Talks & Lectures
14 Sep 2018
ABS Building Room 301

Phase Evolution and Interfaces in Nano-Materials for Energy Storage

CEOE Seminar Series: Dong Su, Brookhaven National Laboratory

Dong Su
ABSTRACT

Advanced (scanning) transmission electron microscopy ((S)TEM) techniques has been intensively used to study materials for energy storage. Researchers are able to probe local structural and chemical information of electrode materials at a nanoscale resolution with TEM techniques including in-situ TEM and diffraction, HAADF-STEM and STEM-electron energy-loss spectroscopy (EELS).

This talk will cover our recent work on using in-situ and analytical TEM to characterize the conversion-reaction oxide material (Fe3O4) for electrode of lithium ion batteries [1-2] and Pt-based nanocatalysts for fuel cells [3]. The dynamical process of the redox reaction of Fe3O4 revealed by in-situ TEM may help us understand how reaction pathways affect batteries’ kinetic properties. On the other hand, strain coupling at interfaces is highlighted for its crucial roles in determining both the rate of electrochemical reaction and catalytic activity.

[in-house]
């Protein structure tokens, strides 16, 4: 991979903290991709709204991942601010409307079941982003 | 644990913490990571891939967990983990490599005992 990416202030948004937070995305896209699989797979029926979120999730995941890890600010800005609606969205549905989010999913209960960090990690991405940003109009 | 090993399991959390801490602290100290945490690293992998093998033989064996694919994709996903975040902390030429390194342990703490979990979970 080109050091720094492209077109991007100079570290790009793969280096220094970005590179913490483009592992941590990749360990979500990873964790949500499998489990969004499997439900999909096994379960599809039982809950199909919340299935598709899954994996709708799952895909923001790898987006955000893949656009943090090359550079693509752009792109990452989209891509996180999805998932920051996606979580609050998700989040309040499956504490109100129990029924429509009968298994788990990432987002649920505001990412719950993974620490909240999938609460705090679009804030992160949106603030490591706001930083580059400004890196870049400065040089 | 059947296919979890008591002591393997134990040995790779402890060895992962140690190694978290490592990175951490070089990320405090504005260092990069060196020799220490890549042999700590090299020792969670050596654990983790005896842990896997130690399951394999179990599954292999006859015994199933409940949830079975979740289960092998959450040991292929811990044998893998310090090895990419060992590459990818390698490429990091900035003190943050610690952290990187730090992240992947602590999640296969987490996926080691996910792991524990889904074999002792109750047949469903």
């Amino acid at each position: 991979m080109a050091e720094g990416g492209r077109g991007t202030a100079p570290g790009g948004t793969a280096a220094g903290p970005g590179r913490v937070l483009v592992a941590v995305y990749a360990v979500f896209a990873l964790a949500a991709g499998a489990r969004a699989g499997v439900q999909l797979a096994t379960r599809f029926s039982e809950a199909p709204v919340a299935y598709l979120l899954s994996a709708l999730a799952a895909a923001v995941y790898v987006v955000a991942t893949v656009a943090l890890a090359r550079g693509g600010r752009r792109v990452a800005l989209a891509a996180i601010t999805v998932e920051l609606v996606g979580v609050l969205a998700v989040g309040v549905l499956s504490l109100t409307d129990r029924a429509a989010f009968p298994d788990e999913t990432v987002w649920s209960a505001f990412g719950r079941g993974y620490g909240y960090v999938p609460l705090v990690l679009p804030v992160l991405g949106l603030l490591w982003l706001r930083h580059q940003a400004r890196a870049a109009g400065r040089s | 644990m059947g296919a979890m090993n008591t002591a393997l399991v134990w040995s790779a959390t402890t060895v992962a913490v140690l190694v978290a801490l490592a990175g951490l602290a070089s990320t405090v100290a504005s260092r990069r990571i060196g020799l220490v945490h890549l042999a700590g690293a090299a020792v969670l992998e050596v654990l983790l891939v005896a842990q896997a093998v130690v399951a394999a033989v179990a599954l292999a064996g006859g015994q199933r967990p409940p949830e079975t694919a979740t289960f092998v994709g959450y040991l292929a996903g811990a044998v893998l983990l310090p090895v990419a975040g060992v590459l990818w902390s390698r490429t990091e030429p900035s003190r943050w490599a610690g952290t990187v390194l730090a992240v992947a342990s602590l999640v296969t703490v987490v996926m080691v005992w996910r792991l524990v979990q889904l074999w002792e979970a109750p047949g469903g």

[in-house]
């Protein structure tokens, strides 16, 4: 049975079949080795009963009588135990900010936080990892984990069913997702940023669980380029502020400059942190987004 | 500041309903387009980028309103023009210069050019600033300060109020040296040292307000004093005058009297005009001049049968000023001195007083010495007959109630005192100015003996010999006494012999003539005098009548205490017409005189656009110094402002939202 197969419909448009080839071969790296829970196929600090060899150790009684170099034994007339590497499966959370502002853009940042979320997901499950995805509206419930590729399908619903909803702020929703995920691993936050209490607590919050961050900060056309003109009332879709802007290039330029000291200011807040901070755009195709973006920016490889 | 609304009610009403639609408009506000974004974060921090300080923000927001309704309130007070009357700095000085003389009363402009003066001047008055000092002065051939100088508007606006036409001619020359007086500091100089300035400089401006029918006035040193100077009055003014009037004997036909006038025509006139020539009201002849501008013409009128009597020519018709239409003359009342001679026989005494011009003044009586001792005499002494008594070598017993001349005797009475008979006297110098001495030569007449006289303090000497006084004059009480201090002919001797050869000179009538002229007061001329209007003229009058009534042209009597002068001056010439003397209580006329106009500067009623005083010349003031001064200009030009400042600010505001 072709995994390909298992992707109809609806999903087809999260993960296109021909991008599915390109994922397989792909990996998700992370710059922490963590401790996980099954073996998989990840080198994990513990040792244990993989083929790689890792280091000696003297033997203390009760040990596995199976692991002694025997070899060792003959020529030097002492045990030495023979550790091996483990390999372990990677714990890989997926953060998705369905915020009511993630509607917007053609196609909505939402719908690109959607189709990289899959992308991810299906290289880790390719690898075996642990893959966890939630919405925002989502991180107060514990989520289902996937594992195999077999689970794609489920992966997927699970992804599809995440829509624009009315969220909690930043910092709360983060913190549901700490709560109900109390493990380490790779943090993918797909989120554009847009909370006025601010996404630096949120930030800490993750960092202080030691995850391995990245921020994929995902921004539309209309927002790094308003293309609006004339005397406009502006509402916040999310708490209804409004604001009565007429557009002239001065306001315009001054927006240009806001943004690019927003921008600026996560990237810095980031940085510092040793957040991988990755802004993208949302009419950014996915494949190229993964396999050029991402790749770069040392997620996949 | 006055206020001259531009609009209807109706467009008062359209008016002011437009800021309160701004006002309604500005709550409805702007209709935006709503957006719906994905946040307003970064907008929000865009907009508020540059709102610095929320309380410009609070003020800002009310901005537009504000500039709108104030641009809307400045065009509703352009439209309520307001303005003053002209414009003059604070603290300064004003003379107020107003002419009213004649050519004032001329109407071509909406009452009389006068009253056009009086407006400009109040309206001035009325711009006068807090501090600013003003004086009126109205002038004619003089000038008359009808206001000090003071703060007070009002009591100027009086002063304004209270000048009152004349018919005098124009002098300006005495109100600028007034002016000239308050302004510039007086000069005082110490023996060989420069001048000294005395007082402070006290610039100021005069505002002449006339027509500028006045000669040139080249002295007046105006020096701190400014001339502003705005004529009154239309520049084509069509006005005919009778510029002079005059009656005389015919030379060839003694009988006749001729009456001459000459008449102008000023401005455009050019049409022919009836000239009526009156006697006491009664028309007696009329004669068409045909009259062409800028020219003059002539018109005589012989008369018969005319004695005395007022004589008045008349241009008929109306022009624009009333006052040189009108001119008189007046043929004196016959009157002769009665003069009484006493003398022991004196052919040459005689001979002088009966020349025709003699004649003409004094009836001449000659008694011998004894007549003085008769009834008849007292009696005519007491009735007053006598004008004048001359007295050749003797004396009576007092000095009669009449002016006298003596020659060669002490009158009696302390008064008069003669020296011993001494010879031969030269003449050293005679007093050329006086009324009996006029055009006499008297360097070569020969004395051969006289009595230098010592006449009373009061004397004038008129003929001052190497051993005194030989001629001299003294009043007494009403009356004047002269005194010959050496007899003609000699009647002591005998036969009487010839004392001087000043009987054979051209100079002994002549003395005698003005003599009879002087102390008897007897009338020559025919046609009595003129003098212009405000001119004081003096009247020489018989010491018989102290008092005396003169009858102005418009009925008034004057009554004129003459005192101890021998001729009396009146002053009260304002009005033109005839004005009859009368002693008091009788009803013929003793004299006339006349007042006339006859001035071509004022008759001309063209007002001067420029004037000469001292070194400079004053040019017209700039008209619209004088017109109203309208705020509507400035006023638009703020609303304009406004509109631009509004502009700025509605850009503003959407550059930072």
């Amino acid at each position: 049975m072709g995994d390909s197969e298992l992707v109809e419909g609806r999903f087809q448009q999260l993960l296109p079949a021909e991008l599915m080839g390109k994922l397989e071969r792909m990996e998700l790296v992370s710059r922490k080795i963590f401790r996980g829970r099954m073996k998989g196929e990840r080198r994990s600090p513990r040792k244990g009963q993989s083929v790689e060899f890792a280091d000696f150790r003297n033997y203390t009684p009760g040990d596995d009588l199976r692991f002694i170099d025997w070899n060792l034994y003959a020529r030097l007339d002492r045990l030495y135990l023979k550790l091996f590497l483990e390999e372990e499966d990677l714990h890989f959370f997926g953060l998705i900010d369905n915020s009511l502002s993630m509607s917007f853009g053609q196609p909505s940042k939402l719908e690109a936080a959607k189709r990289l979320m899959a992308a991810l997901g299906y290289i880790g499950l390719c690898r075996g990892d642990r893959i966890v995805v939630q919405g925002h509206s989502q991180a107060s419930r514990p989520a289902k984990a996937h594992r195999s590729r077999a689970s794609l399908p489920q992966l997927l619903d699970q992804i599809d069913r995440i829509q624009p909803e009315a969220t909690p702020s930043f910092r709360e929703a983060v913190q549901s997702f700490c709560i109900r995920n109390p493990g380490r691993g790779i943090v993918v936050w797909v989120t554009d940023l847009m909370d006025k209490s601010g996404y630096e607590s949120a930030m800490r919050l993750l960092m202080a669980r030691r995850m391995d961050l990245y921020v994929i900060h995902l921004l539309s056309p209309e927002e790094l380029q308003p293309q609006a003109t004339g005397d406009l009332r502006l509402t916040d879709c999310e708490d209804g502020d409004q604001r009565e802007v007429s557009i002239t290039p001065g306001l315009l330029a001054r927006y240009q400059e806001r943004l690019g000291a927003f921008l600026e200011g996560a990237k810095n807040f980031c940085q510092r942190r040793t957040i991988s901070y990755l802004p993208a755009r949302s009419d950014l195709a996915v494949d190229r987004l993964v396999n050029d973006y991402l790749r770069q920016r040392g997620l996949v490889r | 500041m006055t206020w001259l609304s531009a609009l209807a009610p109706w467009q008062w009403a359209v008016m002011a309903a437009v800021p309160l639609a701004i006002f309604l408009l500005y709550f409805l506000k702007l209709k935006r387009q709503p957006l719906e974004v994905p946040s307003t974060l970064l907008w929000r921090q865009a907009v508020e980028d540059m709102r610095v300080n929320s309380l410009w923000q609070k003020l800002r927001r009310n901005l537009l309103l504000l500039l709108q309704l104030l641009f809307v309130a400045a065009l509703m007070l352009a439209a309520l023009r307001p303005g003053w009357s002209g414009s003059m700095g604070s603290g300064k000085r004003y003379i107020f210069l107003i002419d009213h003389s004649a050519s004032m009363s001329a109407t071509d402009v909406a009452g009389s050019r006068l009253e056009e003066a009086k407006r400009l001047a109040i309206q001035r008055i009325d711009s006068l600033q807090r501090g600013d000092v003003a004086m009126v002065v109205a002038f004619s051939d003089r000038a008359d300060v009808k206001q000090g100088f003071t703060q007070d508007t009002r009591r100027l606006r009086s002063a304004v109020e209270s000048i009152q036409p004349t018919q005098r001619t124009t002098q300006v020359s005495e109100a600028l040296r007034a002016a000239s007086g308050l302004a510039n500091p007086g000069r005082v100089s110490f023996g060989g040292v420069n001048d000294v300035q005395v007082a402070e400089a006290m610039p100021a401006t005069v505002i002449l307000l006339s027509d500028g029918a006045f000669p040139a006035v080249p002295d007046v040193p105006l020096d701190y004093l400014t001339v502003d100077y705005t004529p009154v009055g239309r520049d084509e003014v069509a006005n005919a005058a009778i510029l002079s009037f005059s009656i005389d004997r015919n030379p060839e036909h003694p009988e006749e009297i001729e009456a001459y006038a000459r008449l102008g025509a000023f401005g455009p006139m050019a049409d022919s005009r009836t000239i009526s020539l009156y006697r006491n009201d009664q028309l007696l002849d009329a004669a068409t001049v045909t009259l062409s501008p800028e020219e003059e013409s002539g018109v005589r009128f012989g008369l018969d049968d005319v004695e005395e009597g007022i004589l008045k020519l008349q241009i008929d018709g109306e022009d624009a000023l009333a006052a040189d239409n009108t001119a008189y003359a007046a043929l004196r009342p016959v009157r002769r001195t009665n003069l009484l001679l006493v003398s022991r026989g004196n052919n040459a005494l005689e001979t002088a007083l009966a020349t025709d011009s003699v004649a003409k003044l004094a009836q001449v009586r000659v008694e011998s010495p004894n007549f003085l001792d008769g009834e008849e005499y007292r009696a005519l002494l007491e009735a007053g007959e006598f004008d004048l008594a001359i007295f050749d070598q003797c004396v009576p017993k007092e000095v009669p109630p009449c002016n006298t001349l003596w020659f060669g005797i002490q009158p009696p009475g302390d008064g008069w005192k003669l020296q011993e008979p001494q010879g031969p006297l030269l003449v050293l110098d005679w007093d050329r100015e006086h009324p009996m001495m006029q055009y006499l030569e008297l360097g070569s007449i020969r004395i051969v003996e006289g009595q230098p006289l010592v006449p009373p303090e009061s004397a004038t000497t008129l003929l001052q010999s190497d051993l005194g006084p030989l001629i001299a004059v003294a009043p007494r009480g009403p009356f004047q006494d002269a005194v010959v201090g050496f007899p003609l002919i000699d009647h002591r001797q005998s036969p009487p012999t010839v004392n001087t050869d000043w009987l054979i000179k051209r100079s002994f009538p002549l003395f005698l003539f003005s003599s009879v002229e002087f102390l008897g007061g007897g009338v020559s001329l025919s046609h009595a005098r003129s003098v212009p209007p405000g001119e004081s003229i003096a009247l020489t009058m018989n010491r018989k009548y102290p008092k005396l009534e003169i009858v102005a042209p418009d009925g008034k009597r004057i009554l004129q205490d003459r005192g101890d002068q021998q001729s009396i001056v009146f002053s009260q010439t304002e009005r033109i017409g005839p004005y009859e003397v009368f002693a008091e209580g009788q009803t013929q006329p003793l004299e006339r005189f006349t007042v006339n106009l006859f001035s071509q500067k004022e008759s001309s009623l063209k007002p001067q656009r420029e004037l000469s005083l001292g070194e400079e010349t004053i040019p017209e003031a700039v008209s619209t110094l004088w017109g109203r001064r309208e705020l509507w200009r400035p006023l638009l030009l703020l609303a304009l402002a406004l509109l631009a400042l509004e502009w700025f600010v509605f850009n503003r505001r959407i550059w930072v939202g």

References:
  1. Visualizing non-equilibrium lithiation of spinel oxide via in situ transmission electron microscopy, He, et al., Nature Communications, 7:11441 (2016).
  2. Strain coupling of conversion-type Fe3O4 thin film for lithium ion battery, Hwang, et al. Angewandte Chemie, 56, 7813-7816 (2017).
  3. Biaxially strained PtPb/Pt core/shell nanoplate boosts oxygen reduction catalysis, Bu et al., Science, 354, 1410-1414(2016).
BIOGRAPHY

Su specializes in using advanced electron microscopy technique to study the structure-property relationship in energy related materials including catalysts, materials for battery electrode as well as functional oxide materials. He received both his Ph.D in condensed matter physics and B.S. in physics 1998 from Nanjing University, China. He did his postdoctoral research in EPFL Switzerland, University of Illinois at Urbana-Champaign and Arizona State University from 2004-2008. He has conducted research as an assistant scientist and scientist at the Center for Functional Nanomaterials at Brookhaven National Laboratory since 2008.

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